Wherever the Road Leads


A Tale of Two Cultures

In 1960, my father took a 25% pay cut to leave the nearing-the-end-of-life Hollinger Gold Mine in the Northern Ontario mining town of Timmins, to take a more secure and promising job with the Federal Government in Ottawa, Canada’s capital.

One of the first vacations that I remember taking was with a borrowed tent to a campground named Dolly Copp, run by the National Forest Service in the White Mountains of New Hampshire. The campground was 5½ hours away by car but the trip was worth it, as camping at Dolly Copp was free. It remained free to camp there until the National Forest Service, facing severe cutbacks, contracted out the running of the campground in the late nineties. Though primitive by today’s standards, the camp did feature flush toilets and showers.


Our family became avid campers, eventually sleeping up off the ground after my father imported a light-weight English caravan that could be pulled behind our 1958 Hillman.

One of our favorite campgrounds used to be Lac Philippe in Gatineau Park in Quebec. We enjoyed Presqu-Ile and Ganonoque along the St. Lawrence River and the Thousand Islands, Silver Lake, not far from Ottawa and perhaps most notably for me, The Pinery, within broadcast distance of radio station CKLW in Windsor/Detroit, the summer I discovered teen music and girls.

Then we discovered the exotic world called the United States. Wellesley Island State Park near Watertown New York, again, on the St. Lawrence River, but on the American side. The American side had 15¢ hamburgers and big-box discount stores where back-to-school clothes shopping made you fashionable within a budget.

Camping was a wonderful family experience and a wonderful growing experience in an awkward teenager’s life. Meeting new people, making new friends – even penpals – and asking girls to dance at the Saturday Sock-Hops all became just a little easier in time.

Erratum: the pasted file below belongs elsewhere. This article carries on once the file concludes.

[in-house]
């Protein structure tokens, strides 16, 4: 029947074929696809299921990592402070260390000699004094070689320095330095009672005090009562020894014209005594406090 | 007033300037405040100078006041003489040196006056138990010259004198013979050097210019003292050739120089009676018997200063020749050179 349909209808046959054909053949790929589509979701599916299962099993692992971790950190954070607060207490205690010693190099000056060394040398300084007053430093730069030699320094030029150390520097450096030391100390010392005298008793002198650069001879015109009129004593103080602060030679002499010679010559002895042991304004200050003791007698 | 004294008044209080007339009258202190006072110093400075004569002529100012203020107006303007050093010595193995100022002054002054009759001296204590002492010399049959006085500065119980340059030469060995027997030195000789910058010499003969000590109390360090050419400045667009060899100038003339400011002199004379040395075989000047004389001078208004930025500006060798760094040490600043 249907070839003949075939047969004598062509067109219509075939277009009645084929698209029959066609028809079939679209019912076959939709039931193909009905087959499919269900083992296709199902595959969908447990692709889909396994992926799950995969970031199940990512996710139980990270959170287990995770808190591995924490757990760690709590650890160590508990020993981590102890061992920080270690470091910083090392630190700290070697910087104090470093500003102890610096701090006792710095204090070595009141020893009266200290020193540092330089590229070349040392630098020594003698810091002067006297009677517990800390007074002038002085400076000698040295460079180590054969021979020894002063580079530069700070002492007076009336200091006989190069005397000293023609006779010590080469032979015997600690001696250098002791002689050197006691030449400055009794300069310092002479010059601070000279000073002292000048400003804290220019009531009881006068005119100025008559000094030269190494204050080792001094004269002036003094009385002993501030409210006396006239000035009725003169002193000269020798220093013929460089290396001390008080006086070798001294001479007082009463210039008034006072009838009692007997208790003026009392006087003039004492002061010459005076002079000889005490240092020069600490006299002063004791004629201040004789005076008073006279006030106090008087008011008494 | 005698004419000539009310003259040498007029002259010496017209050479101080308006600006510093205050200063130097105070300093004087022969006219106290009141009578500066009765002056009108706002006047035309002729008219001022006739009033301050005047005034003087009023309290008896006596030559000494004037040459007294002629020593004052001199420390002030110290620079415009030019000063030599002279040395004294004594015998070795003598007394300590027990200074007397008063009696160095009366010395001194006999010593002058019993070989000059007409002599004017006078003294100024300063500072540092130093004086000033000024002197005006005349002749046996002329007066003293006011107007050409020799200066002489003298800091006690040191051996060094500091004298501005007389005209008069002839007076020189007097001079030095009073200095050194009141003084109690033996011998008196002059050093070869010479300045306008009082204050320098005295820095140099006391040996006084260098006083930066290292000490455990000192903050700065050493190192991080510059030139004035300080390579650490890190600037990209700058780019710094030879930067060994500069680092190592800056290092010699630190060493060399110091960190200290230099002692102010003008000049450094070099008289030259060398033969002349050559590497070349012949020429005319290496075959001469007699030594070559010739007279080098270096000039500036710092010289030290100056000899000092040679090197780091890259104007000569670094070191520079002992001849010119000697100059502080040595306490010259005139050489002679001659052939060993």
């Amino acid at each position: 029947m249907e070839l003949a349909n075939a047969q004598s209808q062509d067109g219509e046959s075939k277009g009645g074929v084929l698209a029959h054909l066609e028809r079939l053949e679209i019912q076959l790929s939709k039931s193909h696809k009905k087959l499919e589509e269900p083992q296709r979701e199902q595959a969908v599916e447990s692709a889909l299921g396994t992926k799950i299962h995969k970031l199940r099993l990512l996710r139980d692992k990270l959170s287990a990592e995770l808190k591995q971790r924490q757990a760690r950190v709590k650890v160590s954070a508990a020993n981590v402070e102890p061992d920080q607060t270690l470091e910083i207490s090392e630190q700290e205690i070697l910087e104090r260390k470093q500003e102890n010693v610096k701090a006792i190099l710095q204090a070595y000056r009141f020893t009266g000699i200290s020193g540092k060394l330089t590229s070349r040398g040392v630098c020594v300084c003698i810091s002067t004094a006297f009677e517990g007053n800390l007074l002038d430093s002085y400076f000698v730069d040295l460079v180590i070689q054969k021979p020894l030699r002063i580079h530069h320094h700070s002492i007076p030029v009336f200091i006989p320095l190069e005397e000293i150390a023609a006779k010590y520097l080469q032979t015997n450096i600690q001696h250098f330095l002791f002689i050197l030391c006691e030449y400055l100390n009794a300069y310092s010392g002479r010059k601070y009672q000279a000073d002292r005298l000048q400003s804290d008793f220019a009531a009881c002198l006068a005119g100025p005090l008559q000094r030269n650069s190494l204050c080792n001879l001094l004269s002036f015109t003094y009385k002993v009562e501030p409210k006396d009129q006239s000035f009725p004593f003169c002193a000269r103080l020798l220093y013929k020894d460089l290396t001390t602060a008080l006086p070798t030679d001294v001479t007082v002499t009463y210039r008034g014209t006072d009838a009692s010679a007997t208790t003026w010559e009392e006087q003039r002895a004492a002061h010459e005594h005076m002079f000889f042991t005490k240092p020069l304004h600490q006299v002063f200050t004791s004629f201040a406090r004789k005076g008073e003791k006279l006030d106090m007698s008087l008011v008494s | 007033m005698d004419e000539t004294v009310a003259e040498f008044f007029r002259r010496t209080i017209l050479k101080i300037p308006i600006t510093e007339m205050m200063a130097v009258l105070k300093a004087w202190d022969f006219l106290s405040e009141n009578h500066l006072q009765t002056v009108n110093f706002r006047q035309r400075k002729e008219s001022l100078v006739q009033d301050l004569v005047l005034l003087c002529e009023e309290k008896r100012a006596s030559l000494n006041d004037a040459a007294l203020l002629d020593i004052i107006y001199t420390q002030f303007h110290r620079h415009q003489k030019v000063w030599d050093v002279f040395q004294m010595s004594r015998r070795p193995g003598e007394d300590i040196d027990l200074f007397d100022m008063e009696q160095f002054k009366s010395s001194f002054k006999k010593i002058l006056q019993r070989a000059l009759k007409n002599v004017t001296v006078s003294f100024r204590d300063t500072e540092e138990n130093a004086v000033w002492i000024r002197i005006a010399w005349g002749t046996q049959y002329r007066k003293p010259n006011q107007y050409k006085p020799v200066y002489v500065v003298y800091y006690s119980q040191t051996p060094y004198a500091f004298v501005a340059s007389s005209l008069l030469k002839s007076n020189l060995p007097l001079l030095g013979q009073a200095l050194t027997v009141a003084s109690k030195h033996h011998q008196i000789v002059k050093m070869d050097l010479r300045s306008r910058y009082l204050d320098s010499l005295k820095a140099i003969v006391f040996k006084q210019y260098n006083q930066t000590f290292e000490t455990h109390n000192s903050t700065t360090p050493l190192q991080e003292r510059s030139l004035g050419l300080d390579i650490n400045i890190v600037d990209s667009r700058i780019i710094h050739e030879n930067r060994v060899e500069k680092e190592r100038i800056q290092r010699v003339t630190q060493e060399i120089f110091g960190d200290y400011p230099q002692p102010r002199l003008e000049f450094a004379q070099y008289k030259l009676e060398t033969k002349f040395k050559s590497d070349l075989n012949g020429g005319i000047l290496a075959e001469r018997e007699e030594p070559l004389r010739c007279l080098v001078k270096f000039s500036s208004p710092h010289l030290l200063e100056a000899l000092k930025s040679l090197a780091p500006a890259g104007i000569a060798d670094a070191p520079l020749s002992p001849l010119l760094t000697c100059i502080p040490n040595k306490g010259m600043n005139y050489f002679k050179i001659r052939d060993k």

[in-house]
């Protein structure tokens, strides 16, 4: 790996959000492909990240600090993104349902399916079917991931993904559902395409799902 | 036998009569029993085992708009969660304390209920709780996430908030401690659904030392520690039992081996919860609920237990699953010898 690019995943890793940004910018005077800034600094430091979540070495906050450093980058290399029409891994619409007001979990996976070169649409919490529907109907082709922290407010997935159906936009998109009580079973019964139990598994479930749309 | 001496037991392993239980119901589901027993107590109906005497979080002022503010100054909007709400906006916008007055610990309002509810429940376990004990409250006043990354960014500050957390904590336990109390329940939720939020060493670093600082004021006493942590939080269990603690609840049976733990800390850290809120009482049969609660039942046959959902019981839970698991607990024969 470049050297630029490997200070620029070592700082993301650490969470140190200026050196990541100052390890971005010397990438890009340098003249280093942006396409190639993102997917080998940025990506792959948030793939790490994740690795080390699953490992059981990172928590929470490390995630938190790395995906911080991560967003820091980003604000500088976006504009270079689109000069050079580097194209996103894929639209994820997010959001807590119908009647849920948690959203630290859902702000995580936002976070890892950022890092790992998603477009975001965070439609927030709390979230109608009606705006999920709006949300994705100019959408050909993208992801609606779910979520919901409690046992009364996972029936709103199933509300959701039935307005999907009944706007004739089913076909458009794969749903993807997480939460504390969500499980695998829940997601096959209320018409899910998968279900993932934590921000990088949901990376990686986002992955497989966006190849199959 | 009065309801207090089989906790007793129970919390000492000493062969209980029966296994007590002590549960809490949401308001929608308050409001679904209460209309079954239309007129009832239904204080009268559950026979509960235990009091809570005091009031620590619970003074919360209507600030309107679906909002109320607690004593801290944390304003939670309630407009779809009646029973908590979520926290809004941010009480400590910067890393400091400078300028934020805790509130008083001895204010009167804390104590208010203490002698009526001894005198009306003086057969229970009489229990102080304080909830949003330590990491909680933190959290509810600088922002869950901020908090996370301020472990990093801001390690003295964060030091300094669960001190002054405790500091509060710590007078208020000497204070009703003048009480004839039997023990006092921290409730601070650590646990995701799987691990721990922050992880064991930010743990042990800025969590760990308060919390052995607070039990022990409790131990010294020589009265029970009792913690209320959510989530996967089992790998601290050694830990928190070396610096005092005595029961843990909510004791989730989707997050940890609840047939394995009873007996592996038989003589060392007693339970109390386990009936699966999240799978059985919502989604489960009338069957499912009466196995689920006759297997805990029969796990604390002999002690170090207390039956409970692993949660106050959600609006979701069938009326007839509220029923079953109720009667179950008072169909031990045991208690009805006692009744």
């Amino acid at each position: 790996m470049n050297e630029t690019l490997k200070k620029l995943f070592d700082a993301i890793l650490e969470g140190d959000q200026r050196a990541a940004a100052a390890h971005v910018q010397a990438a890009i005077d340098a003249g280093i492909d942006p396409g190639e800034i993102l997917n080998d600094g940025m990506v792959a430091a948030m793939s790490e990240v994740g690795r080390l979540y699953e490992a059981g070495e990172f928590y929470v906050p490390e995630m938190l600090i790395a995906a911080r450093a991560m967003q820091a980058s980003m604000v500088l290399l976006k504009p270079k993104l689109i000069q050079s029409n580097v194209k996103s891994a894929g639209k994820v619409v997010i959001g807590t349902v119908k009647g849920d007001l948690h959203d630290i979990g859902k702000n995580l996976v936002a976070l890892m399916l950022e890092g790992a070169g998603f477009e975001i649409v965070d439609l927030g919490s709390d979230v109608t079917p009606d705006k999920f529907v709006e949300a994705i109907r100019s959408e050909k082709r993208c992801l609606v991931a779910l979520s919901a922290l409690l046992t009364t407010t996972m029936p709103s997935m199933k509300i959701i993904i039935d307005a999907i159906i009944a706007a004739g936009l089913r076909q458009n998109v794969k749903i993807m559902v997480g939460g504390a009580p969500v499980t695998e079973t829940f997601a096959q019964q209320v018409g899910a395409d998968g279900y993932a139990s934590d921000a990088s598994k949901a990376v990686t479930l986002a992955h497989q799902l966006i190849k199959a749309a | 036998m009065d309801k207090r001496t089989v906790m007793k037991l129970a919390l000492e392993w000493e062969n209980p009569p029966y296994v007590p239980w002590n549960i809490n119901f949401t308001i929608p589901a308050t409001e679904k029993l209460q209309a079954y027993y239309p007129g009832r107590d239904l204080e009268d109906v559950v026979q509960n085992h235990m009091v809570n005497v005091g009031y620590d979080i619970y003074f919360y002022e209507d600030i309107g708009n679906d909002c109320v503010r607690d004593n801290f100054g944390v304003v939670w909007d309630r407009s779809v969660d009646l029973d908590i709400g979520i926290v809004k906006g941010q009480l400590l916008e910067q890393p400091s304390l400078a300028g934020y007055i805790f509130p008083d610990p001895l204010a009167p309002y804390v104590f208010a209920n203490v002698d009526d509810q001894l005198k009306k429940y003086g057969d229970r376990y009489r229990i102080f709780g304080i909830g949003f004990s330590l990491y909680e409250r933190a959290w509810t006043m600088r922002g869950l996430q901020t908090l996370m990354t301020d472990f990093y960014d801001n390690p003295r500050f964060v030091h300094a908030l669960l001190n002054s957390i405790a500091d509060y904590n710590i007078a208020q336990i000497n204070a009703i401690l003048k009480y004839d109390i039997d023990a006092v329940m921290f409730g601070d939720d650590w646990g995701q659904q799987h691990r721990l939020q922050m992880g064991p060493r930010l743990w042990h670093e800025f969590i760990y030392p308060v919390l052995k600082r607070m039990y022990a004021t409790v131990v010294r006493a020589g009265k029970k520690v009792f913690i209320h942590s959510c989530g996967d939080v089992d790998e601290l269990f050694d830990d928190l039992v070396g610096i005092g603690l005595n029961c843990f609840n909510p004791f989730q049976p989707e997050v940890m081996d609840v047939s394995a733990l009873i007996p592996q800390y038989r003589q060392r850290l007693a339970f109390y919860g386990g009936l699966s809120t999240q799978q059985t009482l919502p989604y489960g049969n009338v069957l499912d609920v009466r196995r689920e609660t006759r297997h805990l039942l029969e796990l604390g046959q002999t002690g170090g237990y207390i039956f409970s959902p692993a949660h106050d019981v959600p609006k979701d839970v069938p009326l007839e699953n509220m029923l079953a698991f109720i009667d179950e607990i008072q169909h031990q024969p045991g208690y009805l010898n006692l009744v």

Most importantly, it was affordable for a family.

To that end, Georgia State Parks and Historic Sites is offering half-off camping. From July 15 through August 28, eight parks are offering a 50 percent discount on RV, tent and trailer campsites. Campers can enjoy swimming beaches and pools, boating and fishing, watching fireflies and making s’mores by the campfire – for less than $15 per night.

See here… Georgia State Parks Summer Camping

These are not primitive campsites in the middle of nowhere, these are interesting areas of the state and the parks offer sites from tenting to full hookups for RVs. At Reed-Bingham State Park, fifty miles from where I am right now, a full hook-up RV site – power, water, sewer – would be $125 per week. No tax.

Not quite as good a deal but still reasonable, my teenaged favorite campground, Wellesley Island New York State campground, a full hook-up RV site is $217 per week.

Comparatively, Ontario Provincial Parks offer water and electric hookups plus a dump station – no sewer hook-up – for $50 per night plus 13% sales tax. That comes to $400 per week. What’s affordable or family-friendly about that?

Thank God we camped when we did.

I’m not going to embark on an anti-Canadian rant. Y’all can figure it out from here.

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